Snow research in different regions of the American West, including maritime sites in Western Washington and Oregon, and sites in the Intermountain West such as Utah, Colorado and New Mexico, report varying levels of snowpack duration and melt acceleration in response to forest-thinning or harvest. Because the Eastern Cascades region represents a transitional zone between maritime and continental climate conditions, this study fills a data gap in characterizing the relationship between forest density and snowpack.

Using time-lapse cameras and temperature sensors, the research team measured snow storage amounts and snowpack melt rates over three years across a range of elevations and forest densities within the Eastern Cascades.

The study’s findings demonstrate that forest-snow relations in this transitional climate zone are a blend of the observed effects in the maritime climate zone to the west and the continental climate zone to the east. The results suggest that forest thinning intended to improve forest health and wildfire risk is unlikely to exacerbate the hydrologic impacts of climate change. However, reducing forest density in this climate zone via thinning or canopy-gap creation may increase overall water balance (i.e., water quantity) to some degree, but has a lesser effect on the timing of water availability.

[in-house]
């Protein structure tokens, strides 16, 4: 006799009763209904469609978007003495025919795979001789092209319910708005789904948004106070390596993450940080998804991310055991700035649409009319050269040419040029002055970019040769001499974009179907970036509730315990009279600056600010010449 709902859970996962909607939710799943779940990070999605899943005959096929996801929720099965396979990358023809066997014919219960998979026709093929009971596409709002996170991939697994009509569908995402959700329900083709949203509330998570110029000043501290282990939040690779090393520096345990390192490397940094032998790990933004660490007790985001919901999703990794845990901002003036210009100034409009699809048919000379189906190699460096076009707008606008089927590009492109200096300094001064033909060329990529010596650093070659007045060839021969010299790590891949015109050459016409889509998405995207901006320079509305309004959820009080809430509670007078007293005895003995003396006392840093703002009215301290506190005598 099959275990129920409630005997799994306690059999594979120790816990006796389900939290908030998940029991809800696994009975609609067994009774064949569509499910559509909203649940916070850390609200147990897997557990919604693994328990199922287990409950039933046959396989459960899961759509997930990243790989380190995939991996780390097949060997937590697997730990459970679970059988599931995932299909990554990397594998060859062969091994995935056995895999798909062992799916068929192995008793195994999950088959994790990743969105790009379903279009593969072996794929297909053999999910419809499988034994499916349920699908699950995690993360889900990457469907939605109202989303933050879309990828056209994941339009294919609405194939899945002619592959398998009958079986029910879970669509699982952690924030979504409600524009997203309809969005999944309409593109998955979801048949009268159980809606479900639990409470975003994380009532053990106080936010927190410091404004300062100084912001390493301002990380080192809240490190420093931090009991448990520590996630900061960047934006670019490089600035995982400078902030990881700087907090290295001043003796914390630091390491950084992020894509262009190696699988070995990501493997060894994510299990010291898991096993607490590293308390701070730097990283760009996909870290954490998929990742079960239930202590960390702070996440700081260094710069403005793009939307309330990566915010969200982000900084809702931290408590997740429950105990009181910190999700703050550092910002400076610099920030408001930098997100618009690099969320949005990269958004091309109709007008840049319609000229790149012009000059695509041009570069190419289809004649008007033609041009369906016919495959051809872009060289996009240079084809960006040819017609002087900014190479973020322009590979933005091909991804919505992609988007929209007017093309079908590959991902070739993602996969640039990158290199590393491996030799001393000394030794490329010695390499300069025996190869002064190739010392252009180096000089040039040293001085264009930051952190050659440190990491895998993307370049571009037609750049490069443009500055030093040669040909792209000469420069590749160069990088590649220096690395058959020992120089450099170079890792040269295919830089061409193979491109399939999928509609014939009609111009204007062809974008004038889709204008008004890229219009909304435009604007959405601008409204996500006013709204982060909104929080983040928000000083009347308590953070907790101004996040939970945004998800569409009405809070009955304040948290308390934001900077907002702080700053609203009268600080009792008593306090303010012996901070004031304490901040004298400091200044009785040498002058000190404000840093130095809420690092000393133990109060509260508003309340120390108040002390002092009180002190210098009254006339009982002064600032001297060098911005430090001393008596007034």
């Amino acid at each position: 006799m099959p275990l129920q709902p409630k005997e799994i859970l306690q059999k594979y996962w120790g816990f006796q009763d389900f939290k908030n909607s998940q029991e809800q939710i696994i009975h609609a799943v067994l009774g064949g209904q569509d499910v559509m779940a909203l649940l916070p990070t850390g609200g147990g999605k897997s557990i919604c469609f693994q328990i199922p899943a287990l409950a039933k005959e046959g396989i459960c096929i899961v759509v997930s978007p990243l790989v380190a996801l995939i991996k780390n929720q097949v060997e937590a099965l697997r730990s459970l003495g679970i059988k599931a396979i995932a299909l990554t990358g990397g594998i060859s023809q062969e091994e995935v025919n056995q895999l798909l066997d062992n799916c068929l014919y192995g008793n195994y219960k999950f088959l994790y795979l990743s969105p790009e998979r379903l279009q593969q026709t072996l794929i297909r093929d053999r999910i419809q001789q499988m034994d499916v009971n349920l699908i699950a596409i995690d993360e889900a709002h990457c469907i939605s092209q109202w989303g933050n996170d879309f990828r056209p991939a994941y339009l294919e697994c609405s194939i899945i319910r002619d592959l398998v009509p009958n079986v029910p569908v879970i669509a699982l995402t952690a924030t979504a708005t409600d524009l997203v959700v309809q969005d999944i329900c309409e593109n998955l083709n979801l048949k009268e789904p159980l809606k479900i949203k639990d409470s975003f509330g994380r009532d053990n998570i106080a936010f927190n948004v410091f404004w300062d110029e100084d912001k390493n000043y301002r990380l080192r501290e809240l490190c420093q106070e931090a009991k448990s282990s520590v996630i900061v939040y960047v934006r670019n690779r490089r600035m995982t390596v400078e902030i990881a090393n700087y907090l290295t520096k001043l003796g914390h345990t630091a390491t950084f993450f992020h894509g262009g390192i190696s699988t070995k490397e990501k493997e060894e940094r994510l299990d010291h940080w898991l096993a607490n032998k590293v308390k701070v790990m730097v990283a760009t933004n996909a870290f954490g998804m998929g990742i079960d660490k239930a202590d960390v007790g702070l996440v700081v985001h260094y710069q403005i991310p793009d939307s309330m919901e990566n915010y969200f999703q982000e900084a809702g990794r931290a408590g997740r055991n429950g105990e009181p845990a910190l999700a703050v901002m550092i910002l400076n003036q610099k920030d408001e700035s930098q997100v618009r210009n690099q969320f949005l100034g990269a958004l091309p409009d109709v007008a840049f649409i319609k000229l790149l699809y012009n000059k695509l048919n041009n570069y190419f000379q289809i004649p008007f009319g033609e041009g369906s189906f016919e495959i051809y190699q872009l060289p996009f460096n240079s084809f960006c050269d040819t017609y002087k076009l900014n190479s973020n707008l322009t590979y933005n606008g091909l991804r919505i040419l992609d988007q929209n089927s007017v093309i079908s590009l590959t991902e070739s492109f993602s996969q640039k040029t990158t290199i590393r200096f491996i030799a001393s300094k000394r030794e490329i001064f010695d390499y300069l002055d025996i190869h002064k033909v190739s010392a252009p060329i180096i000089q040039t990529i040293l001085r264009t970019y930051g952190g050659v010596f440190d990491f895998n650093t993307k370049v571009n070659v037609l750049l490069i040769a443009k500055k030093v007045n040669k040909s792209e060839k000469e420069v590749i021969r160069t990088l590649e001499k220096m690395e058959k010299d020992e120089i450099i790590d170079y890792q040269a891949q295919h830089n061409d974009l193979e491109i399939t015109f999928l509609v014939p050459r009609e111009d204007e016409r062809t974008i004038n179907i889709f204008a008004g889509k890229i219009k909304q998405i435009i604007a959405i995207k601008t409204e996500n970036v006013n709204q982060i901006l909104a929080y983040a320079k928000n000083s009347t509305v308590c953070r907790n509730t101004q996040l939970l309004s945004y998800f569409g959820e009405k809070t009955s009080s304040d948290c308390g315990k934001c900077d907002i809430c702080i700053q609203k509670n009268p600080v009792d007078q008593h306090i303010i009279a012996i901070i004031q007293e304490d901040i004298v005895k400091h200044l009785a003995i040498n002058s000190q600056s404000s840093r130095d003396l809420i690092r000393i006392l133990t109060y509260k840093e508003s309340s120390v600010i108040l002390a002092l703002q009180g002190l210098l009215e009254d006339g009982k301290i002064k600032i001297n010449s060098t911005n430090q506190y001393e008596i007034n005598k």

A key exception was recorded at one lowerelevation, north-facing site where snow storage duration was substantially longer in the forest gap compared to the nearby dense forest. This indicates that the aspect, or topographic direction, that a snowpack location is facing may be a primary driver of how forest thinning influences snow storage magnitude and duration in the transitional climate zone.